Country Embraces Its Past at Hall Debut

Live performances by stars highlight opening day of speeches and ceremony

This appeared in The Tennessean - May 18, 2001

MartyWith speeches and songs, free tours and fanfare, Nashville yesterday reaffirmed its historic ties to country music with the long-anticipated opening of the Country Music Hall of Fame and Museum's new $37 million home.

Country Hall of Famers, including most recent living inductee Charley Pride, and almost two dozen members of the Grand Ole Opry were on hand for a processional and ceremony that lasted two hours on a hot, sunny morning. Music executives, politicians and Hall officials took pride in a project delivered ''on time and on budget.''

''Country music is the face that Nashville turns to the rest of the nation and the world,'' said Bill Ivey, chairman of the National Endowment for the Arts, who launched the new Hall project while director of the Country Music Foundation.

''As a society, Americans have not really made an appropriate investment of public dollars in honoring or preserving country music, jazz, blues and other distinctive American genres. But Nashville has truly come through.''

A procession of Opry stars began at 9:45 a.m.. The performers brought with them an early microphone from WSM, the station that launched the Opry and whose influence can be seen throughout the museum. Porter Wagoner, in an uncharacteristically subdued suit, was first on the red carpet, followed by Stonewall Jackson, Charlie Louvin and Jimmy C. Newman.

West Virginia native and Opry veteran Wilma Lee Cooper, who recently suffered a stroke onstage, arrived smiling in a wheelchair. Recent Opry inductee Brad Paisley stopped to converse with tailor Manuel, who was dressed in a gold jacket of a reptilian pattern with gold brocade. The Melvin Sloan Dancers arrived in a Nashville trolley, outfitted in red-checked clogging costumes.

Soon thereafter, the Hall of Famers arrived in limousines. They were led by Othar ''Otha'' Turner's Fife and Drum Band from Mississippi. Among the guests of honor: Eddy Arnold, Kitty Wells, Earl Scruggs and Little Jimmy Dickens.

While many of the featured speakers' comments were both eloquent and appropriate, the ceremony's most stirring moments came within live performances from Vestal Goodman, George Jones, Scruggs, Vince Gill, Emmylou Harris, Kathy Mattea and Marty Stuart.

Gospel singer Goodman and Jones performed a duet of Amazing Grace. Banjo innovator Scruggs' clattering ride through "Foggy Mountain Breakdown" nodded to bluegrass roots, and Mattea presented Hank Williams' "A House of Gold" as a jazzy, acoustic number.

Gill sang his self-penned "The Key to Life," a song written about his father that mentions classic records by Patsy Cline, Bob Wills and Ferlin Husky.

Harris' soaring rendition of "If I Could Only Win Your Love" recalled both the Louvin Brothers' original version and her own 1975 reprise.

Picking up Mother Maybelle Carter's sunburst Gibson guitar, Stuart demonstrated the influential ''Carter scratch'' picking style before shifting to "Will the Circle Be Unbroken." (That song's melody is replicated by giant musical notes affixed to the outside of the rotunda of the new Hall.)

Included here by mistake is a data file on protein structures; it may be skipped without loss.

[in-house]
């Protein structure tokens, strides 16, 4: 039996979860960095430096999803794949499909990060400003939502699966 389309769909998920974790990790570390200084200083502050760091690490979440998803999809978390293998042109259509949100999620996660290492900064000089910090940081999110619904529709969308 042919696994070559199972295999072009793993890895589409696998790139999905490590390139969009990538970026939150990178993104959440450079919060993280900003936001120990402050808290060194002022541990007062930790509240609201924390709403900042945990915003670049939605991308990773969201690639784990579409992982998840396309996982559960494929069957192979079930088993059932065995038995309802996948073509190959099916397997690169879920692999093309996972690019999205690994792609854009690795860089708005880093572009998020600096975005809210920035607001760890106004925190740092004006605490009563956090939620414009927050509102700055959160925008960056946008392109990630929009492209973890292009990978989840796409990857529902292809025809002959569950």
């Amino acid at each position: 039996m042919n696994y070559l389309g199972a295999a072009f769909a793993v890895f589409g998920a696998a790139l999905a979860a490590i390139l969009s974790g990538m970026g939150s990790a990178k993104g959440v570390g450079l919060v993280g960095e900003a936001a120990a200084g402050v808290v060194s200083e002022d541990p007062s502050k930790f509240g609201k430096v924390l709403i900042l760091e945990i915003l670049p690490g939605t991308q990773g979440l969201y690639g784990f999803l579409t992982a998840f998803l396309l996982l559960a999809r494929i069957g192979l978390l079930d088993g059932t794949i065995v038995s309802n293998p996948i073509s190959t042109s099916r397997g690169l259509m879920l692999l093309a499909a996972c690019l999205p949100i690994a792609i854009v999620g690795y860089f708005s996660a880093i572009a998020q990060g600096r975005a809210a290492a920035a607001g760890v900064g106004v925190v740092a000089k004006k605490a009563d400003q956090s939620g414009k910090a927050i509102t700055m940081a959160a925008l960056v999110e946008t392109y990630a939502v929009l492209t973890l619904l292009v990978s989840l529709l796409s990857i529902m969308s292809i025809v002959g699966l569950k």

The opening of the Hall marks the second event in this year's downtown cultural hat trick, which began in April with the opening of the new Frist Center for the Visual Arts and which will end in June with the opening of the new public library. The Hall of Fame is projected to be one of the most visited landmarks in Tennessee, attracting 550,000-750,000 visitors a year and adding $25 million-$30 million each year to the local economy, according to estimates by researchers at Vanderbilt University and the Hall itself.

The Hall, designed by Nashville's Tuck Hinton Architects and outfitted by nationally acclaimed exhibit designers Ralph Appelbaum Associates, includes a sun-lit rotunda for Hall of Fame plaques, a 214-seat theater, 40,000 square feet of exhibit space, a comprehensive country record archive, educational facilities, a large record store and studios for a new satellite radio service.

Harris said the new Hall was needed because the barn-roofed Music Row location, open since 1967, had grown ''claustrophobic.''

''The balance of all aspects of country music is really well done,'' radio promoter Jon Grimson said. ''Photography from Butch Hancock and (an exhibit featuring country-punk band) Jason and the Scorchers are in there, right alongside Gene Autry and Garth Brooks. I'm very impressed. Everybody has their space.''

Numerous accolades poured from the stage, but perhaps the men most frequently cited as responsible for making good on the seven-year project were former Mayor Phil Bredesen, who initially proposed a downtown site, and former Gaylord Entertainment Co. CEO E.W. ''Bud'' Wendell. Wendell steered the financing of the Hall, developing partnerships chiefly with Ford Motor Co., Gaylord, The Frist Foundation, Dollar General and many others.

The building arrives at a time of difficulty and some confusion over country music. Sales and radio audience have been in decline for more than five years, forcing the closure of a dozen or more Nashville record labels. Moreover, the continuing debate over the definition of country music and its exclusion of traditional styles in the mainstream has simmered more intensely.

Gov. Don Sundquist alluded to that debate in his remarks. ''I'm here among all this talent, and I am in awe. I'm a huge fan of country music, and I'm a huge fan of traditional country music, and if I could make a wish, it would be for more air time for those performers.'' He drew applause from the crowd of about 2,000.

By Craig Havighurst and Peter Cooper

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